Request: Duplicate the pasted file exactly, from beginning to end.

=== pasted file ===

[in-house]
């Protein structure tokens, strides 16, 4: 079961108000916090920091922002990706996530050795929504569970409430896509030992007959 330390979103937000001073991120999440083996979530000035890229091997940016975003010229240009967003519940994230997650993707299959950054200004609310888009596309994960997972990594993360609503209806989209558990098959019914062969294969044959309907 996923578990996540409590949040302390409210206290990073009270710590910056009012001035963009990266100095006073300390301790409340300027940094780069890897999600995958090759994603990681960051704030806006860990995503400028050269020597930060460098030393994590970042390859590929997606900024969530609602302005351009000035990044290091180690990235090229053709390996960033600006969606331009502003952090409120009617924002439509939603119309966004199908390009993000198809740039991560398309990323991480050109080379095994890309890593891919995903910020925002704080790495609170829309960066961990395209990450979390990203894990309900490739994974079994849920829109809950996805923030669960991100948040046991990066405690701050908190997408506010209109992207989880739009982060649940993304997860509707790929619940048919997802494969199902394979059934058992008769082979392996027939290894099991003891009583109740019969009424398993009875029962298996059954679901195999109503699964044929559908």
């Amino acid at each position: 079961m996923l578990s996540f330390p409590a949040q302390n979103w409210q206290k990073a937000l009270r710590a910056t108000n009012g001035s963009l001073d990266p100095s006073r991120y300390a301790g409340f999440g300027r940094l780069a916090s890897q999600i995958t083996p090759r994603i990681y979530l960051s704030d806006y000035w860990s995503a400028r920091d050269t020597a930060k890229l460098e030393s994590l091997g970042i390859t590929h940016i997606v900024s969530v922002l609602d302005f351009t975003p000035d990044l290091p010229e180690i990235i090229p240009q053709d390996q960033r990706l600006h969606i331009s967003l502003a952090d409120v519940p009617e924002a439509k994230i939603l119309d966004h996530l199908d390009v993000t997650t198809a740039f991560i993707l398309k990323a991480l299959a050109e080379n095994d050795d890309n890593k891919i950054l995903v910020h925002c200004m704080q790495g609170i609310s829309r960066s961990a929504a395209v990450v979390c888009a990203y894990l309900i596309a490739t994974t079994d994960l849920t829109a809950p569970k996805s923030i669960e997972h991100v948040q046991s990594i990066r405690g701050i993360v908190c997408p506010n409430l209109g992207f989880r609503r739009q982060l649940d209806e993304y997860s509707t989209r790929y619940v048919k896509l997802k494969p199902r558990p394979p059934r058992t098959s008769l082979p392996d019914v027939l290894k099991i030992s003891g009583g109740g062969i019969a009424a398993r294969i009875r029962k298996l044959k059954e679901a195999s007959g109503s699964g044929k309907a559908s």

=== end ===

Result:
[in-house]
């Protein structure tokens, strides 16, 4: 079961108000916090920091922002990706996530050795929504569970409430896509030992007959 330390979103937000001073991120999440083996979530000035890229091997940016975003010229240009967003519940994230997650993707299959950054200004609310888009596309994960997972990594993360609503209806989209558990098959019914062969294969044959309907 996923578990996540409590949040302390409210206290990073009270710590910056009012001035963009990266100095006073300390301790409340300027940094780069890897999600995958090759994603990681960051704030806006860990995503400028050269020597930060460098030393994590970042390859590929997606900024969530609602302005351009000035990044290091180690990235090229053709390996960033600006969606331009502003952090409120009617924002439509939603119309966004199908390009993000198809740039991560398309990323991480050109080379095994890309890593891919995903910020925002704080790495609170829309960066961990395209990450979390990203894990309900490739994974079994849920829109809950996805923030669960991100948040046991990066405690701050908190997408506010209109992207989880739009982060649940993304997860509707790929619940048919997802494969199902394979059934058992008769082979392996027939290894099991003891009583109740019969009424398993009875029962298996059954679901195999109503699964044929559908």
């Amino acid at each position: 079961m996923l578990s996540f330390p409590a949040q302390n979103w409210q206290k990073a937000l009270r710590a910056t108000n009012g001035s963009l001073d990266p100095s006073r991120y300390a301790g409340f999440g300027r940094l780069a916090s890897q999600i995958t083996p090759r994603i990681y979530l960051s704030d806006y000035w860990s995503a400028r920091d050269t020597a930060k890229l460098e030393s994590l091997g970042i390859t590929h940016i997606v900024s969530v922002l609602d302005f351009t975003p000035d990044l290091p010229e180690i990235i090229p240009q053709d390996q960033r990706l600006h969606i331009s967003l502003a952090d409120v519940p009617e924002a439509k994230i939603l119309d966004h996530l199908d390009v993000t997650t198809a740039f991560i993707l398309k990323a991480l299959a050109e080379n095994d050795d890309n890593k891919i950054l995903v910020h925002c200004m704080q790495g609170i609310s829309r960066s961990a929504a395209v990450v979390c888009a990203y894990l309900i596309a490739t994974t079994d994960l849920t829109a809950p569970k996805s923030i669960e997972h991100v948040q046991s990594i990066r405690g701050i993360v908190c997408p506010n409430l209109g992207f989880r609503r739009q982060l649940d209806e993304y997860s509707t989209r790929y619940v048919k896509l997802k494969p199902r558990p394979p059934r058992t098959s008769l082979p392996d019914v027939l290894k099991i030992s003891g009583g109740g062969i019969a009424a398993r294969i009875r029962k298996l044959k059954e679901a195999s007959g109503s699964g044929k309907a559908s």